Crawford defeats Horn by TKO in 9th round

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LAS VEGAS — Terence “Bud” Crawford put the welterweight division on notice in a major way.

Crawford, already a winner of world titles in two weight classes, aimed to make a big impression in his first fight in the talent-rich 147-pound division that several of the sport’s best call home, and he did so by utterly dominating Jeff Horn.

Crawford punished Horn in a one-sided fight, stopping him in the ninth round to win a world title in his third division on Saturday night in the main event of the Top Rank Boxing on ESPN+ card before 8,112 at the MGM Grand Garden Arena.

“Like I told you all before, I’m strong. I was way stronger than him. You all kept telling me how strong he was, so I had to go and show you,” Crawford said. “I just had to get in the ring and prove it. You saw what I did in there. My power carried up, my physicality. Now I want all the champions at welterweight.”

Crawford, of Omaha, Nebraska, came into the fight already universally considered one of boxing’s best pound-for-pound fighters in the world. The near-flawless performance against Horn should only burnish his reputation.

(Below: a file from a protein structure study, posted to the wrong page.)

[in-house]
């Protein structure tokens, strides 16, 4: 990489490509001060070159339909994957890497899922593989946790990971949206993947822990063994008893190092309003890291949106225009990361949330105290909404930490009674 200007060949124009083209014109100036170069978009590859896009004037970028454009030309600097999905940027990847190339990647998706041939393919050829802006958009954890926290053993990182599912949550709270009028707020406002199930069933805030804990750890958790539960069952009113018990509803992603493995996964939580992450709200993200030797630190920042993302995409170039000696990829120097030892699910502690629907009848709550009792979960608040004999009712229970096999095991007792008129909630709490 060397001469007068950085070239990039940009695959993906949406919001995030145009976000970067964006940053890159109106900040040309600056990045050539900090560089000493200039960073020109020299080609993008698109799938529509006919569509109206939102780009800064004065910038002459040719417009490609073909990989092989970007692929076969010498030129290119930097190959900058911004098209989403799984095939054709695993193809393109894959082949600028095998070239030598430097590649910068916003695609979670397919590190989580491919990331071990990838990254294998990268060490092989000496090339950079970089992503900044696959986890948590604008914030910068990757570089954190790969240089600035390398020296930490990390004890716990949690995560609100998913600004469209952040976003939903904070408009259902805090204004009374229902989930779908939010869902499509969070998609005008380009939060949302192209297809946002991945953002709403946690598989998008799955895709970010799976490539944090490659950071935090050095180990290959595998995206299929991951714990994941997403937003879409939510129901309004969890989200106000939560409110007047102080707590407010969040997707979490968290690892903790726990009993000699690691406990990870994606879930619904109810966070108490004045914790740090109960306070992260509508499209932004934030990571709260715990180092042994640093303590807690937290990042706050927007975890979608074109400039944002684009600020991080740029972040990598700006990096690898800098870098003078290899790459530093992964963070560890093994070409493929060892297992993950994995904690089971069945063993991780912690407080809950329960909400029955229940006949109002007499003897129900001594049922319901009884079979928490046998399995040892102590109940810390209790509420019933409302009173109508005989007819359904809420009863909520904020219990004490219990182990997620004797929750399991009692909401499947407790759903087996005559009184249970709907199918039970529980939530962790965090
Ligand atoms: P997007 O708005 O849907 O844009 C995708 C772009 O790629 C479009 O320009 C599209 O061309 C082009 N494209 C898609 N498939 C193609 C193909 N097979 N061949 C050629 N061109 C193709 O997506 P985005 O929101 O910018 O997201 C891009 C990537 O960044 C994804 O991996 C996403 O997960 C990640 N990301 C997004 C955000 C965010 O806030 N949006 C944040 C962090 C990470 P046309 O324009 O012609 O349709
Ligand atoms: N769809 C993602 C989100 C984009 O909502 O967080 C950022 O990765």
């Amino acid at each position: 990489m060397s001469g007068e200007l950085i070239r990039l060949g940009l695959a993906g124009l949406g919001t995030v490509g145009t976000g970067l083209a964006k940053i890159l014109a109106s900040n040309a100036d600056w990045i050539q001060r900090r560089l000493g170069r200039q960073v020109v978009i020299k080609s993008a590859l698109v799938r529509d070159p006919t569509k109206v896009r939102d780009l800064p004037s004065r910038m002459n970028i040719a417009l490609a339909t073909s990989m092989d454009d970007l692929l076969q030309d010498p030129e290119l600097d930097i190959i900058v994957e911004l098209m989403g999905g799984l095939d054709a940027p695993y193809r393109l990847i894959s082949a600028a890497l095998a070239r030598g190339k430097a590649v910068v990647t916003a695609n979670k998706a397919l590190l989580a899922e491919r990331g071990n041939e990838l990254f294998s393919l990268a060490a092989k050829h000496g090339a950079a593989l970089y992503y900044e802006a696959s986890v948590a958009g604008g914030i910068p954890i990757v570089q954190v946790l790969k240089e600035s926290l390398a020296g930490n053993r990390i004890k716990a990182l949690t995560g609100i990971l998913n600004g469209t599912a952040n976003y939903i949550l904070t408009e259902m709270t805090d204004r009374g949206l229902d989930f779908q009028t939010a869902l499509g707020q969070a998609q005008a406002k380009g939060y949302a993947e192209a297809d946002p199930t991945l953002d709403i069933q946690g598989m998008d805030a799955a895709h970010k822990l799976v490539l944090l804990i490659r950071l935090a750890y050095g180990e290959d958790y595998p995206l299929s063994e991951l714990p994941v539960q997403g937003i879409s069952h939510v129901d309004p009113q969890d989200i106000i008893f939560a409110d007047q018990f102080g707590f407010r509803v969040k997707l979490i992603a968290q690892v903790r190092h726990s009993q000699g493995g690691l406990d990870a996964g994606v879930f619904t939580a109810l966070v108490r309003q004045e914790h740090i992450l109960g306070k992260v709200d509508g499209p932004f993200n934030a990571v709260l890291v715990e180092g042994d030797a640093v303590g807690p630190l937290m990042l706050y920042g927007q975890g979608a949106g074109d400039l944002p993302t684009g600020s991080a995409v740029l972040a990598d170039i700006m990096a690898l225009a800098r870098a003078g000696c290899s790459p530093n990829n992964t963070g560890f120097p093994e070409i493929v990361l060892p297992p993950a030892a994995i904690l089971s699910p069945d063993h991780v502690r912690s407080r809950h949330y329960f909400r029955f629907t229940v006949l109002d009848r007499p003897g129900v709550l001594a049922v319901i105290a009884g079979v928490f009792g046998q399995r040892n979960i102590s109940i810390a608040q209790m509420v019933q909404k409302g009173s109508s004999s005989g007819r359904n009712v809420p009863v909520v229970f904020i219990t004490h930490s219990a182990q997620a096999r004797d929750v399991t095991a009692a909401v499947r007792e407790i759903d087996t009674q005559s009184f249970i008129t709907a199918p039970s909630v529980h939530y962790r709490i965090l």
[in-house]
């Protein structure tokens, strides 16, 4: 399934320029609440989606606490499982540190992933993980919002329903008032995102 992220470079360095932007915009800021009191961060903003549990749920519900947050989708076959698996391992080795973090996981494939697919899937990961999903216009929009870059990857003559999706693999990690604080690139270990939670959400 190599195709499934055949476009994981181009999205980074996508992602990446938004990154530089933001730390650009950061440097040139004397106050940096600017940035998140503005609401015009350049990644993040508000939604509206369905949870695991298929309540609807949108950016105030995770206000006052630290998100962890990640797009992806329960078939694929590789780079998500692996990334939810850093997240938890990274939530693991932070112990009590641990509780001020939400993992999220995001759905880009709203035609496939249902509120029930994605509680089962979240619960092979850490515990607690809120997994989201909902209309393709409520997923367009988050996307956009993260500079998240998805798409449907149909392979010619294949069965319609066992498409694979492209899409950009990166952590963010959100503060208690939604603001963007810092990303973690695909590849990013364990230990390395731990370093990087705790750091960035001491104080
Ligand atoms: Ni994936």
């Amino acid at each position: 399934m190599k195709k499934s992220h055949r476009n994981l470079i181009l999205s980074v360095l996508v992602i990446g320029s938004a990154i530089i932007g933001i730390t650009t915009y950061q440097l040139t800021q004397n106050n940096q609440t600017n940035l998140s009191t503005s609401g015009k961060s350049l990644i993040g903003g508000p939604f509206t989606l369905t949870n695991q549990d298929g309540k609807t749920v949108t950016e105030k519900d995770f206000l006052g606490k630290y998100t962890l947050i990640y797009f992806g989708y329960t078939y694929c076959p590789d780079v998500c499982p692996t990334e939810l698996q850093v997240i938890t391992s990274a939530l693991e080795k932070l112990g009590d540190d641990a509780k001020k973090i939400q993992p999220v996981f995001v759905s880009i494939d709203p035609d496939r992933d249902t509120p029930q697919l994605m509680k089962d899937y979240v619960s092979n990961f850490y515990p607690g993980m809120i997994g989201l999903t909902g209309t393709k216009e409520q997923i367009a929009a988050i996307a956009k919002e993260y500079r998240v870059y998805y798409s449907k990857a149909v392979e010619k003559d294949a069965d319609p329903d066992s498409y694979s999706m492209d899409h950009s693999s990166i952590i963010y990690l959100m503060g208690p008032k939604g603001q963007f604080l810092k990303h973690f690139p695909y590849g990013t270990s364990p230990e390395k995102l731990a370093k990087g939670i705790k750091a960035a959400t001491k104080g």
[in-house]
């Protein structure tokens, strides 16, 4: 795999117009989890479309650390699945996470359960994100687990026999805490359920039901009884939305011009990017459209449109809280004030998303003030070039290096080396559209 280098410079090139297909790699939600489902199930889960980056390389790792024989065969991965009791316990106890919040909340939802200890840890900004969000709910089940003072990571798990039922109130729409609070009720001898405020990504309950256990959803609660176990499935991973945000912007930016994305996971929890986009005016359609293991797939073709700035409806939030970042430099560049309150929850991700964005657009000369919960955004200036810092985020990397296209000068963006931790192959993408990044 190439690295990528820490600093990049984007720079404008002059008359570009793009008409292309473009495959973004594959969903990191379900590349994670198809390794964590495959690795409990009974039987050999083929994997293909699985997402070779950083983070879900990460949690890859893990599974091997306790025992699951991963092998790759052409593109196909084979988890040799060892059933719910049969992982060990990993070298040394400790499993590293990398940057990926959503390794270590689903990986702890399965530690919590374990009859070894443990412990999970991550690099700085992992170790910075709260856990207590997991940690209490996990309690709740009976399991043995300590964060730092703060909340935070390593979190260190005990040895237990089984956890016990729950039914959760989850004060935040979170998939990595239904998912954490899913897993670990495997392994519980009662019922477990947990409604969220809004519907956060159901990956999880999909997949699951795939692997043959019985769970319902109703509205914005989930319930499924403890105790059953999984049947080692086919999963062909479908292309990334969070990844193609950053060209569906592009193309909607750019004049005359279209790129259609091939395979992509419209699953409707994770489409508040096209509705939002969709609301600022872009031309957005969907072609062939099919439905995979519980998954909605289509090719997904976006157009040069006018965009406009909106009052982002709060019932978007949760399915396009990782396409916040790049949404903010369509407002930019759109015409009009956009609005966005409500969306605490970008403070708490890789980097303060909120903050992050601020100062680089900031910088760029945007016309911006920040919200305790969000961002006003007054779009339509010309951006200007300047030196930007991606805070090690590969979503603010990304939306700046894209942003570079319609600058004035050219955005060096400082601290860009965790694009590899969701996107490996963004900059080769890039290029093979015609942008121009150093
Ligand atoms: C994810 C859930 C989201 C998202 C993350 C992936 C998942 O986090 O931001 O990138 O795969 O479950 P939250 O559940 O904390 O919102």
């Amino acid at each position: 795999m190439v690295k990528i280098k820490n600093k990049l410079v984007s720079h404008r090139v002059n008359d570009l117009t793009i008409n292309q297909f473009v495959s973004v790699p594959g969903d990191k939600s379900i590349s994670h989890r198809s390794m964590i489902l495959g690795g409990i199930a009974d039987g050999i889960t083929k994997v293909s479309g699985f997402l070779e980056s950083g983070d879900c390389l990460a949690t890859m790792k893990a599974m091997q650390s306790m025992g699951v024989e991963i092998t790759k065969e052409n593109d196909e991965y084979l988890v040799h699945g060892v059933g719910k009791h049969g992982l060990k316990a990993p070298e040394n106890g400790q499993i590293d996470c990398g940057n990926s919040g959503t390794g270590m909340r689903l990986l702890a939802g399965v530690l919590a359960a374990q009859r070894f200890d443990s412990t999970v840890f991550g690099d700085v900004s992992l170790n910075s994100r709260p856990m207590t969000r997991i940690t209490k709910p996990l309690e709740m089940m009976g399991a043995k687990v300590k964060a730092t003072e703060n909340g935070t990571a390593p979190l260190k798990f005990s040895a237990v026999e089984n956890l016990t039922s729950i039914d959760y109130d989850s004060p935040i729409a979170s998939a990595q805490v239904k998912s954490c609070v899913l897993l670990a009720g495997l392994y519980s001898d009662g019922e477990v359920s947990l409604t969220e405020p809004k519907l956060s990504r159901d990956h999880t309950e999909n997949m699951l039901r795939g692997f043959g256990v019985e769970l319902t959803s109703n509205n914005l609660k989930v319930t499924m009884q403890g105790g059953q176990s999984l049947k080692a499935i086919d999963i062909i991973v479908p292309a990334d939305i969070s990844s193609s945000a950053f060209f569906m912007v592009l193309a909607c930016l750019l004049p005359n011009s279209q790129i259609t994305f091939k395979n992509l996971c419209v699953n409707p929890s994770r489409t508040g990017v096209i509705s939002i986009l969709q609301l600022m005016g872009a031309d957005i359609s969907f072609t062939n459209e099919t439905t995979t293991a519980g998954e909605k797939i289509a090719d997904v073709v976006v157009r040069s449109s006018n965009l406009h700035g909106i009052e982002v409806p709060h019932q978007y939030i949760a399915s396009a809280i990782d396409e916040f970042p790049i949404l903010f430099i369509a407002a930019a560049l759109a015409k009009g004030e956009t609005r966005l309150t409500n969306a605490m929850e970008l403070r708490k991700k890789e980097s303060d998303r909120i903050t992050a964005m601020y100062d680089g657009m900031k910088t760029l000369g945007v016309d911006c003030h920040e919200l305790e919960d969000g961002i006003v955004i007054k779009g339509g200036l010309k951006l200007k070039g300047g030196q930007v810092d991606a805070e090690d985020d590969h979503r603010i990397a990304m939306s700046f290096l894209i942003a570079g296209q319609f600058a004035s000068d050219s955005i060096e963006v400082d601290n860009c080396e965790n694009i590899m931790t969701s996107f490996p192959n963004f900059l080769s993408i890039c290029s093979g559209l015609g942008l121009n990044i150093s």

Crawford had already won a world title at lightweight and then moved up to junior welterweight, in which last August he became only the third fighter of the four-belt era to unify the titles of all four major sanctioning bodies when he blitzed Julius Indongo in a third-round knockout to take his two belts and become the undisputed champion at 140 pounds.

Then it was on to the welterweight division that boasts fighters such as titleholders Errol Spence Jr. and Keith Thurman, not to mention former champion Manny Pacquiao and former titleholders Danny Garcia and Shawn Porter.

Top Rank promoter Bob Arum, who has promoted fights for more than 50 years, was very impressed with Crawford and compared him to a legend.

“His future is unlimited. He’s a terrific fighter. It’s the highest praise I can give a fighter, a welterweight, that he reminds me of Sugar Ray Leonard,” said Arum, who promoted several Leonard fights. “That to me is a great, great compliment because I always thought Leonard was the best, and this guy is equal or better than Ray.”